Double Victory: Minorities and Women During World War II
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Wainwright, Jonathan Mayhew (1883–1953)

Title: Jonathan Wainwright with Douglas MacArthur
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U.S. Army general and commander of U.S. forces in the Far East in 1942. Born on 23 August 1883 at Fort Walla Walla, Washington Territory, Jonathan "Skinny" Wainwright graduated from the U.S. Military Academy in 1906 and was commissioned in the cavalry. During his early career, he fought against Moro rebels in the Philippines (1906–1908) and was assigned to various military posts in the western United States. Following the U.S. entry into World War I, he served with the American Expeditionary Forces in France and participated in the Saint-Mihiel and Meuse-Argonne Offensives. He ended the war as a lieutenant colonel.

Wainwright then reverted to his permanent rank of captain and held a variety of command and staff slots. Promoted to lieutenant colonel in 1929, he graduated from the Command and General Staff School, Fort Leavenworth (1931), and the Army War College (1936). Promoted to colonel, he commanded the 3rd Cavalry Regiment at Fort Myer, Virginia (1936–1938). After being made a temporary brigadier general (1938), he was put in charge of the 1st Cavalry Brigade. In September 1940, Wainwright was advanced to temporary major general and assigned to the Philippines to command the Philippine Division.

Following the Japanese landings there on 8 December, Wainwright commanded the North Luzon Force. General Douglas MacArthur, confident his forces could throw back any Japanese invasion, had scrapped the original plan to meet a Japanese invasion by withdrawing into the Bataan Peninsula. Wainwright's Filipino and U.S. forces fought well but were ultimately forced from the Lingayen Gulf onto Bataan. Much of their equipment and supplies were lost in the withdrawal.

With a Japanese victory in sight, Washington ordered MacArthur to leave the Philippines for Australia. He was then awarded the Medal of Honor. On MacArthur's departure on 11 March 1942, Wainwright took over as commander of U.S. forces in the Far East, with the rank of lieutenant general. Forced off Bataan to Corregidor, he had no choice but to surrender on 6 May 1942. MacArthur protested Army Chief of Staff General George C. Marshall's recommendation that Wainwright receive the Medal of Honor.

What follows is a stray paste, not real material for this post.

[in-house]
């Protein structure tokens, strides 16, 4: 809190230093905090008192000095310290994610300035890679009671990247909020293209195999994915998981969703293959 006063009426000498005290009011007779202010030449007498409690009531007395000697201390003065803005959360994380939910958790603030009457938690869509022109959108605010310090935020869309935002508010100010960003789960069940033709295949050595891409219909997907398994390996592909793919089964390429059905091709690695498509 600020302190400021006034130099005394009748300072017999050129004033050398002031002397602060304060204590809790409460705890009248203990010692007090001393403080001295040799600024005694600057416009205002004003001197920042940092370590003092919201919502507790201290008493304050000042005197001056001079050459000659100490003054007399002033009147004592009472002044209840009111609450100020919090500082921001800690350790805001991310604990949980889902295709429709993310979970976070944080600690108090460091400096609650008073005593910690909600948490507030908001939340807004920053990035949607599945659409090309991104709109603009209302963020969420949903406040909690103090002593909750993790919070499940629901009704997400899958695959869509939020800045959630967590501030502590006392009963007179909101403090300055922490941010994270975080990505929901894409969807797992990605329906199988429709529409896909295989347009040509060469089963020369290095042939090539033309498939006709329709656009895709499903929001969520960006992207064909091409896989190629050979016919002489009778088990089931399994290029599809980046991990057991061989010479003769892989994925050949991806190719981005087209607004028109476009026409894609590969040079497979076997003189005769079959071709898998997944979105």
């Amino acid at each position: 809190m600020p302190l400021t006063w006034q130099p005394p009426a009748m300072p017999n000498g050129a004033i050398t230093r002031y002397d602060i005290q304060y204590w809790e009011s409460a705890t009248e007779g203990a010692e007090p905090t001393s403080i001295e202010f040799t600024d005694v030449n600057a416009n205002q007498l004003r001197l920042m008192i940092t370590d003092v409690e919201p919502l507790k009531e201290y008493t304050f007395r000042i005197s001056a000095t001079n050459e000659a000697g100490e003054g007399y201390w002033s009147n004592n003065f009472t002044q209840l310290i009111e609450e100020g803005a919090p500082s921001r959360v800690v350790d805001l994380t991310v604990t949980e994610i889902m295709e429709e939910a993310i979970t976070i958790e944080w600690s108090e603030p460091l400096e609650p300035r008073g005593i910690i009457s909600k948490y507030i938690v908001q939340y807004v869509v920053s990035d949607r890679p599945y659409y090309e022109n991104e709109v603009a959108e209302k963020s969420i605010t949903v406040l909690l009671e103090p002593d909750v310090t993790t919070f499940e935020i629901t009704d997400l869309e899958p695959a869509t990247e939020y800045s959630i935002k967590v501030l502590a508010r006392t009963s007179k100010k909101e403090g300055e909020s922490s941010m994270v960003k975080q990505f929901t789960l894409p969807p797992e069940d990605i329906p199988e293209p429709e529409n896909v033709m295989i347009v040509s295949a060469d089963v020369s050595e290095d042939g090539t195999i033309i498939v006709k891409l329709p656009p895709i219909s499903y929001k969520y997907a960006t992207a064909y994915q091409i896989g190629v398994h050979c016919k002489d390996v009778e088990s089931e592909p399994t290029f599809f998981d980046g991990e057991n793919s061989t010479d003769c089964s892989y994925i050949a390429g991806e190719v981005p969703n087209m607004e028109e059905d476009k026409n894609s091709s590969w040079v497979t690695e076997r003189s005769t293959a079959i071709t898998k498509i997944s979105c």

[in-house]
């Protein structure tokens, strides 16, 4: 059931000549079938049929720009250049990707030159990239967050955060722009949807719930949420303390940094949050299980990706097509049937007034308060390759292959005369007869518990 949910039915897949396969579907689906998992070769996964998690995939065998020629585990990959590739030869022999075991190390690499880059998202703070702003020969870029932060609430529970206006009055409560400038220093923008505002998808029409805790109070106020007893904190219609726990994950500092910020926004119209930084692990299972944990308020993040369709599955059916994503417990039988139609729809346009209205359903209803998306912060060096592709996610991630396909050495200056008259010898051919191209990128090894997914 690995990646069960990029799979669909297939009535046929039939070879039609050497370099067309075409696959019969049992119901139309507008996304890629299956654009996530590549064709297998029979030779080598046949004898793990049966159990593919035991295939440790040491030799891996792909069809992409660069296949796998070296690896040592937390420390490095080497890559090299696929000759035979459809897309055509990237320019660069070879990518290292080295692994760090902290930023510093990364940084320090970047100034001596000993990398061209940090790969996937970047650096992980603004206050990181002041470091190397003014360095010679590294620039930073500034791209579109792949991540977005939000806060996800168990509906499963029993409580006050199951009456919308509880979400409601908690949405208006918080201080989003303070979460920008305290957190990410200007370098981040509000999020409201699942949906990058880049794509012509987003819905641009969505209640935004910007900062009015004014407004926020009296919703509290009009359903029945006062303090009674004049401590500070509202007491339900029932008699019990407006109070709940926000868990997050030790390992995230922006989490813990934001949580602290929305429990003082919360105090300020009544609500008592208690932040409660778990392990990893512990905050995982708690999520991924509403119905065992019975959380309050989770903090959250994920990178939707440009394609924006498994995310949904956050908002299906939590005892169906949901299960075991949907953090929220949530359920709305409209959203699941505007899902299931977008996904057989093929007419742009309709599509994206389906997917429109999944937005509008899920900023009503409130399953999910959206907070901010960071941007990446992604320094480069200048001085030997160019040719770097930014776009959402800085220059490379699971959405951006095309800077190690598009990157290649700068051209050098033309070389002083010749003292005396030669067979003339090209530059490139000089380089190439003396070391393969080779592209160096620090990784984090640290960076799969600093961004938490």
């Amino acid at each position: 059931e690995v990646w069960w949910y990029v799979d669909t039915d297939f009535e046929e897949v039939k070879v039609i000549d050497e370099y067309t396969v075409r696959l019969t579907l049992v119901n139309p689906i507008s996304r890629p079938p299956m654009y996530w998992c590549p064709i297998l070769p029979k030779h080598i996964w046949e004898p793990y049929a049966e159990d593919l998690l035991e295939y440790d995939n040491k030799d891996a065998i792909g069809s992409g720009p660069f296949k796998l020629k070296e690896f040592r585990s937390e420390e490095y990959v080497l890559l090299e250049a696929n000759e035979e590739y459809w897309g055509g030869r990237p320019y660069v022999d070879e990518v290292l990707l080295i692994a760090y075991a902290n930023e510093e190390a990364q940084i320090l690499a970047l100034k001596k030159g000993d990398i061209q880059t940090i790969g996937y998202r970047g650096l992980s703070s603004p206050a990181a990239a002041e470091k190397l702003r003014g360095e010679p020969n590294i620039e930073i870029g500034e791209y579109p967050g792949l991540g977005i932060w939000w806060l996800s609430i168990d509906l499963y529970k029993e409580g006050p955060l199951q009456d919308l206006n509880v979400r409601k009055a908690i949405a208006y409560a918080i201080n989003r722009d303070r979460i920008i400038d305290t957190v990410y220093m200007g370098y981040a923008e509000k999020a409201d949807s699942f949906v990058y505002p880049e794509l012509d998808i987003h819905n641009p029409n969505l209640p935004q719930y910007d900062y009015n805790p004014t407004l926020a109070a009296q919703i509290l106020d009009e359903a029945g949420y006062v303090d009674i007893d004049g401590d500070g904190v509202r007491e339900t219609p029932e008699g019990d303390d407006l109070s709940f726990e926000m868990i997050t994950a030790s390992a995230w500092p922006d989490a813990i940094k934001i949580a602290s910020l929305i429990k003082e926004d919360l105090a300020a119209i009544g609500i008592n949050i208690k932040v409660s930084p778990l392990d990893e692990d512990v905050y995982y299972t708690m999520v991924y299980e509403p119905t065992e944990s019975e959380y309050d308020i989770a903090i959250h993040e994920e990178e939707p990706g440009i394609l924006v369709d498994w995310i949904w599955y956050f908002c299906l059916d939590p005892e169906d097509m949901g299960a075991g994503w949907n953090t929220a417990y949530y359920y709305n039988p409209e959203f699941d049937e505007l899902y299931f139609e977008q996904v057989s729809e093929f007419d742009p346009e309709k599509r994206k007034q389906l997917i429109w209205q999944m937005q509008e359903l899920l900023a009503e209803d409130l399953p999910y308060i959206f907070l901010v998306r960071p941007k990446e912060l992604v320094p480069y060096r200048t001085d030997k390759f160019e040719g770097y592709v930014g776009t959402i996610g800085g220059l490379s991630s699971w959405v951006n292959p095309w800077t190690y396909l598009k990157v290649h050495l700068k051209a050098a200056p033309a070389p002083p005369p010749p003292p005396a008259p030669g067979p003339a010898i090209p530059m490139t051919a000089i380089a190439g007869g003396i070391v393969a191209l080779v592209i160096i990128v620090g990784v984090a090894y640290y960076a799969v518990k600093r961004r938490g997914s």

Treated harshly as a prisoner of war in camps in northern Luzon, Formosa, and Manchuria for the next three years, Wainwright was liberated by the Soviets in August 1945. He witnessed the formal Japanese surrender on 2 September on the USS Missouri and traveled to the Philippines to receive the surrender of Japanese forces there.

Wainwright returned to the United States and, despite MacArthur's opposition, was awarded the Medal of Honor. In September 1945, he was promoted to full general. He took command of Fourth Army at Fort Sam Houston, Texas, in 1946 but retired in August 1947. Wainwright died in San Antonio, Texas, on 3 September 1953.

T. Jason Soderstrum


Further Reading
Beck, John Jacob. MacArthur and Wainwright: Sacrifice of the Philippines. Albuquerque: University of New Mexico Press, 1974.; Schultz, Duane P. Hero of Bataan: The Story of General Jonathan M. Wainwright. New York: St. Martin's Press, 1981.; Wainwright, Jonathan Mayhew. General Wainwright's Story: The Account of Four Years of Humiliating Defeat, Surrender, and Captivity. Garden City, NY: Doubleday, 1946.
 

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